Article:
If your AGI is more than $100,000, that $25,000 maximum deductible loss phases out. By $150,000 in AGI, no such deduction is permitted.

Example: John Smith’s AGI this year is $135,000. He is 70% through the $100,000 to $150,000 phaseout range. Thus, he can take only 30% ($7,500) of the $25,000 maximum deduction.

Result: John not only has $24,000 in untaxed cash flow, as described above — he also has a $7,500 loss that he can deduct from his ordinary income this year.

Above, it was shown that John’s reported loss from the deal was $16,000 this year. If he deducts $7,500, what happens to the other $8,500?

Going forward: That $8,500 can be carried forward indefinitely to future years when it can be deducted against passive activity income.

Any passive losses that still exist may be deducted when the property is sold.


Fast-forward several years. Assume that John Smith is about to retire and move to Florida. He no longer wants to manage the apartment building near his current home in Connecticut.

Tax trap: If John sells the building, he faces a sizable tax bill. Not only will he owe tax on the building’s appreciation, he also will owe tax on all the depreciation deductions he has taken.

Strategy: John can enter into a tax-deferred exchange for another investment property. This exchange does not have to be for another apartment building.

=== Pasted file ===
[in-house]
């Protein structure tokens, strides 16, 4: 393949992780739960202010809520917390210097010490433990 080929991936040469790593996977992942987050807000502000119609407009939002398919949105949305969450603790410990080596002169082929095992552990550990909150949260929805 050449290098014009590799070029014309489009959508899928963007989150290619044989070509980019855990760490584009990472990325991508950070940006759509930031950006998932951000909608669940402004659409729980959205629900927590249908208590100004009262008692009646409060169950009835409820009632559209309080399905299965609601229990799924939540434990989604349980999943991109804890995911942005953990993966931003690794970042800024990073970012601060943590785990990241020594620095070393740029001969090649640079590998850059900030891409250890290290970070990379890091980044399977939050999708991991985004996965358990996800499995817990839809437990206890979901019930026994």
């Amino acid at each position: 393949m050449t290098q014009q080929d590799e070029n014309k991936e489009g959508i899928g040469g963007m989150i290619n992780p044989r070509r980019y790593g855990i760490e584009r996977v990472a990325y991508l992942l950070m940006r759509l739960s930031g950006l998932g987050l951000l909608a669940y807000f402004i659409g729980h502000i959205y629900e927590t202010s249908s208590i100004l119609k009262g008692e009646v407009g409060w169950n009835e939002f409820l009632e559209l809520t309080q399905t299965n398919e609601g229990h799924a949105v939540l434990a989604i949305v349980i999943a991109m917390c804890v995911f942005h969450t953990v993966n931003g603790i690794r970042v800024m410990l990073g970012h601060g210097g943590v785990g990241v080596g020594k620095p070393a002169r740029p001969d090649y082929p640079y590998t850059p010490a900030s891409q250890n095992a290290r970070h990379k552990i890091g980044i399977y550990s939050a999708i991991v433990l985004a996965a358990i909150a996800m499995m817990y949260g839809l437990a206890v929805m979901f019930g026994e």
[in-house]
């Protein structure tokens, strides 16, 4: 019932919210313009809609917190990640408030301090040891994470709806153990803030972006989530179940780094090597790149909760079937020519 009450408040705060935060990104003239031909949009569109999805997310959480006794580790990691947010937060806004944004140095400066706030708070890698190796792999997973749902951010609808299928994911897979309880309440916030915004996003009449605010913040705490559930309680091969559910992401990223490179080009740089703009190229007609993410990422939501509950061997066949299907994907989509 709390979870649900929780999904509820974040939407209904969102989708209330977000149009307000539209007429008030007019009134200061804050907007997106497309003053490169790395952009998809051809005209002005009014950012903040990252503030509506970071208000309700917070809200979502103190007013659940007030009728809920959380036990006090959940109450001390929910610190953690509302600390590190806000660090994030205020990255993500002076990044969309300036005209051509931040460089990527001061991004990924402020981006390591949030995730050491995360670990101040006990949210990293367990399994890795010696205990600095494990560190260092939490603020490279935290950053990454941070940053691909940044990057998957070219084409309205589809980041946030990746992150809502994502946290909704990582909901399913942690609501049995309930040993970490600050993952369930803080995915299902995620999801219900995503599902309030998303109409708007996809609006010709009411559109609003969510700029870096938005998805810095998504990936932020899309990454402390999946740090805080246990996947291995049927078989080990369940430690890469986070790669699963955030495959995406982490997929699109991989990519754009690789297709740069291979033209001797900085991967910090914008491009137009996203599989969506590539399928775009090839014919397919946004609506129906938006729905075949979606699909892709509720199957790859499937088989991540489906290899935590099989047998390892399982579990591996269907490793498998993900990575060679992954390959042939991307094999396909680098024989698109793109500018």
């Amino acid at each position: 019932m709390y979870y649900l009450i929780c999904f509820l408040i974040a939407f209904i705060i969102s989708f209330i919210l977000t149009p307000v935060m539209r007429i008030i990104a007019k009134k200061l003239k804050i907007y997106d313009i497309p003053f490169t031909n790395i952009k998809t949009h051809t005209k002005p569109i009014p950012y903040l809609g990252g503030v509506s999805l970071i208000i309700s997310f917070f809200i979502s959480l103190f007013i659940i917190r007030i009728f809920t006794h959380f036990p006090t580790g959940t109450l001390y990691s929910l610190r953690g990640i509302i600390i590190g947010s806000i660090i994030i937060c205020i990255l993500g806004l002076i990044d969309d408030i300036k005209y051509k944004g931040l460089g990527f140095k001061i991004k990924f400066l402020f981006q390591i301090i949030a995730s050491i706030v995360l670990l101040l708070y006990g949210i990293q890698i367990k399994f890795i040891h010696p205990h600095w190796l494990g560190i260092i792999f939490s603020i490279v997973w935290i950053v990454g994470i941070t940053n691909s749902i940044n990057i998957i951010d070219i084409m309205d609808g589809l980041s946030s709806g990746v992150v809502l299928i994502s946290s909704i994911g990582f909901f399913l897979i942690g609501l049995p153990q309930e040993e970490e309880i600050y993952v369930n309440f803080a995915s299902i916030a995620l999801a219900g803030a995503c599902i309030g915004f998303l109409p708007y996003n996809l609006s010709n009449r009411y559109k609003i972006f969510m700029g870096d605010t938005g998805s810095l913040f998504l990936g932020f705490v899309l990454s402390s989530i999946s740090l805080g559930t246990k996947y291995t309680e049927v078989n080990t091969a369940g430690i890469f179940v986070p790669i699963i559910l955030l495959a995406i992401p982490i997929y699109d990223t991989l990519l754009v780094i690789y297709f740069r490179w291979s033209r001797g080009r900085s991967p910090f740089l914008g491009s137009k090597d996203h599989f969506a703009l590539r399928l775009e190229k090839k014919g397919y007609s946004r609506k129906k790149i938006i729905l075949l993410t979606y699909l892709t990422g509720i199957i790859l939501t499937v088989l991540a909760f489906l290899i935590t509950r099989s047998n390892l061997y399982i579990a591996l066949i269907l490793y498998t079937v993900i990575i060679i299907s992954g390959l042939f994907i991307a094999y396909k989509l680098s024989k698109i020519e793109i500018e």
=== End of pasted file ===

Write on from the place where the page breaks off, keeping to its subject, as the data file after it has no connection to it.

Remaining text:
Instead, the exchange can involve any type of investment real estate.

Example: John wishes to exchange his Connecticut apartment house for a mini-storage facility near his intended retirement home in Florida. He expects to hire a manager — reducing his personal time commitment — and collect retirement income from the property.

How it works: John can sell his apartment building in Connecticut. The sales proceeds will be held by an unrelated party acting as intermediary. He might ask a trusted adviser, such as his attorney or accountant, to suggest someone who works in tax-deferred exchanges to be an intermediary.

Then John can find a replacement property in Florida. Once a purchase is negotiated, the intermediary can use the money from the Connecticut sale for the acquisition.

Required: After you transfer your property, you have up to 45 days to identify potential replacement properties, in writing, to the intermediary.